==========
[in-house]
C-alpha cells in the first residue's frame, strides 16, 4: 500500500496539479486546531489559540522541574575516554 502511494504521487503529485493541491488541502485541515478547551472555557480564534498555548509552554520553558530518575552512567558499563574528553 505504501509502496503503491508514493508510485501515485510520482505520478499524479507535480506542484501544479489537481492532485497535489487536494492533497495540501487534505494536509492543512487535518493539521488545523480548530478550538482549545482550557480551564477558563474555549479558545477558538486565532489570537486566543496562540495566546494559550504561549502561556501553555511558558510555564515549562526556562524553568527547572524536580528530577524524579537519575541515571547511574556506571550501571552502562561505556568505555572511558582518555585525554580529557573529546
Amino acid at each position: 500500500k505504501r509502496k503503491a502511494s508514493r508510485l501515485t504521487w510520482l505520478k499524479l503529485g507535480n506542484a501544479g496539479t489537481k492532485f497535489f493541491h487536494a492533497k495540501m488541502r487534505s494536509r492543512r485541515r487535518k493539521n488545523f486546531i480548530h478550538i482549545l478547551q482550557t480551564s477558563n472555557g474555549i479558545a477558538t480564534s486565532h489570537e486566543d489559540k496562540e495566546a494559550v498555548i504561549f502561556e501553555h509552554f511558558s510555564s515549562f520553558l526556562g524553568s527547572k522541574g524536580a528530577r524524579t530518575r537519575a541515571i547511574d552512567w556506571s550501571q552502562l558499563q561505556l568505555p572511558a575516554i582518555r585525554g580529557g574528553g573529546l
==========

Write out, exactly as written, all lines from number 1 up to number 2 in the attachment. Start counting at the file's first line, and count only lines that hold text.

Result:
[in-house]
C-alpha cells in the first residue's frame, strides 16, 4: 500500500496539479486546531489559540522541574575516554 502511494504521487503529485493541491488541502485541515478547551472555557480564534498555548509552554520553558530518575552512567558499563574528553 505504501509502496503503491508514493508510485501515485510520482505520478499524479507535480506542484501544479489537481492532485497535489487536494492533497495540501487534505494536509492543512487535518493539521488545523480548530478550538482549545482550557480551564477558563474555549479558545477558538486565532489570537486566543496562540495566546494559550504561549502561556501553555511558558510555564515549562526556562524553568527547572524536580528530577524524579537519575541515571547511574556506571550501571552502562561505556568505555572511558582518555585525554580529557573529546